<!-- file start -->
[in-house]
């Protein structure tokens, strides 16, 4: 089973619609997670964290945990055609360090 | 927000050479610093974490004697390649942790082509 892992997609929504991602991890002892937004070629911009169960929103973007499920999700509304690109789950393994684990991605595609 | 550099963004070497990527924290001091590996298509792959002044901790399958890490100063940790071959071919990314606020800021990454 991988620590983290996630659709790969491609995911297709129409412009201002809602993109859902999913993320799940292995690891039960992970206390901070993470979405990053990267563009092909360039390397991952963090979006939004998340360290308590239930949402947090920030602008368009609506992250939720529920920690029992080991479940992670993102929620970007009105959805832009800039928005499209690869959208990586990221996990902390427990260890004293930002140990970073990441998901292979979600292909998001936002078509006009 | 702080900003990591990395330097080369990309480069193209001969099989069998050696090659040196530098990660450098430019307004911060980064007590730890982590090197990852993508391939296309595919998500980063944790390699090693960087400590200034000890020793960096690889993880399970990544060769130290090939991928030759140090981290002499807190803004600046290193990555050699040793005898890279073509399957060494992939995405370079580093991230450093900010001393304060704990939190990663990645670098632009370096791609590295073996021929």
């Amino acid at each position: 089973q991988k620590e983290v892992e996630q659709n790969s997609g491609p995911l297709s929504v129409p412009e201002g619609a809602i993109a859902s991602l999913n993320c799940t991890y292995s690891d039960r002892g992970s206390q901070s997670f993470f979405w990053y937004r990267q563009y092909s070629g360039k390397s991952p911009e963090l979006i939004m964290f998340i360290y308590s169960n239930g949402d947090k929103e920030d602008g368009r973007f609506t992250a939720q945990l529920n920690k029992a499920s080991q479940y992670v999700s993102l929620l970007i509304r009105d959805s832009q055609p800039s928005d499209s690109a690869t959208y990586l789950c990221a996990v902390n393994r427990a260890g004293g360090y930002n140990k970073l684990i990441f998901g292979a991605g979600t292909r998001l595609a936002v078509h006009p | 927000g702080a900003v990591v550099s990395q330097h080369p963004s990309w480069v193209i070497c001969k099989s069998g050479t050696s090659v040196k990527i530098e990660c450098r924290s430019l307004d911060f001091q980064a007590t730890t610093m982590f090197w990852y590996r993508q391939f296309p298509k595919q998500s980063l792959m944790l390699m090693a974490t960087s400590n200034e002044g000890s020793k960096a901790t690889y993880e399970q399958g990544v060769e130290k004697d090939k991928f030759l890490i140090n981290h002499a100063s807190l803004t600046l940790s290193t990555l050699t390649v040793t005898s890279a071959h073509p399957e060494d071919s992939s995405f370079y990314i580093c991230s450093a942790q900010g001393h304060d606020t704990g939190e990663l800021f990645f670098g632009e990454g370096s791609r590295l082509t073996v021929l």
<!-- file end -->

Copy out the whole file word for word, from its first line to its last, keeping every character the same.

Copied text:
[in-house]
């Protein structure tokens, strides 16, 4: 089973619609997670964290945990055609360090 | 927000050479610093974490004697390649942790082509 892992997609929504991602991890002892937004070629911009169960929103973007499920999700509304690109789950393994684990991605595609 | 550099963004070497990527924290001091590996298509792959002044901790399958890490100063940790071959071919990314606020800021990454 991988620590983290996630659709790969491609995911297709129409412009201002809602993109859902999913993320799940292995690891039960992970206390901070993470979405990053990267563009092909360039390397991952963090979006939004998340360290308590239930949402947090920030602008368009609506992250939720529920920690029992080991479940992670993102929620970007009105959805832009800039928005499209690869959208990586990221996990902390427990260890004293930002140990970073990441998901292979979600292909998001936002078509006009 | 702080900003990591990395330097080369990309480069193209001969099989069998050696090659040196530098990660450098430019307004911060980064007590730890982590090197990852993508391939296309595919998500980063944790390699090693960087400590200034000890020793960096690889993880399970990544060769130290090939991928030759140090981290002499807190803004600046290193990555050699040793005898890279073509399957060494992939995405370079580093991230450093900010001393304060704990939190990663990645670098632009370096791609590295073996021929």
């Amino acid at each position: 089973q991988k620590e983290v892992e996630q659709n790969s997609g491609p995911l297709s929504v129409p412009e201002g619609a809602i993109a859902s991602l999913n993320c799940t991890y292995s690891d039960r002892g992970s206390q901070s997670f993470f979405w990053y937004r990267q563009y092909s070629g360039k390397s991952p911009e963090l979006i939004m964290f998340i360290y308590s169960n239930g949402d947090k929103e920030d602008g368009r973007f609506t992250a939720q945990l529920n920690k029992a499920s080991q479940y992670v999700s993102l929620l970007i509304r009105d959805s832009q055609p800039s928005d499209s690109a690869t959208y990586l789950c990221a996990v902390n393994r427990a260890g004293g360090y930002n140990k970073l684990i990441f998901g292979a991605g979600t292909r998001l595609a936002v078509h006009p | 927000g702080a900003v990591v550099s990395q330097h080369p963004s990309w480069v193209i070497c001969k099989s069998g050479t050696s090659v040196k990527i530098e990660c450098r924290s430019l307004d911060f001091q980064a007590t730890t610093m982590f090197w990852y590996r993508q391939f296309p298509k595919q998500s980063l792959m944790l390699m090693a974490t960087s400590n200034e002044g000890s020793k960096a901790t690889y993880e399970q399958g990544v060769e130290k004697d090939k991928f030759l890490i140090n981290h002499a100063s807190l803004t600046l940790s290193t990555l050699t390649v040793t005898s890279a071959h073509p399957e060494d071919s992939s995405f370079y990314i580093c991230s450093a942790q900010g001393h304060d606020t704990g939190e990663l800021f990645f670098g632009e990454g370096s791609r590295l082509t073996v021929l």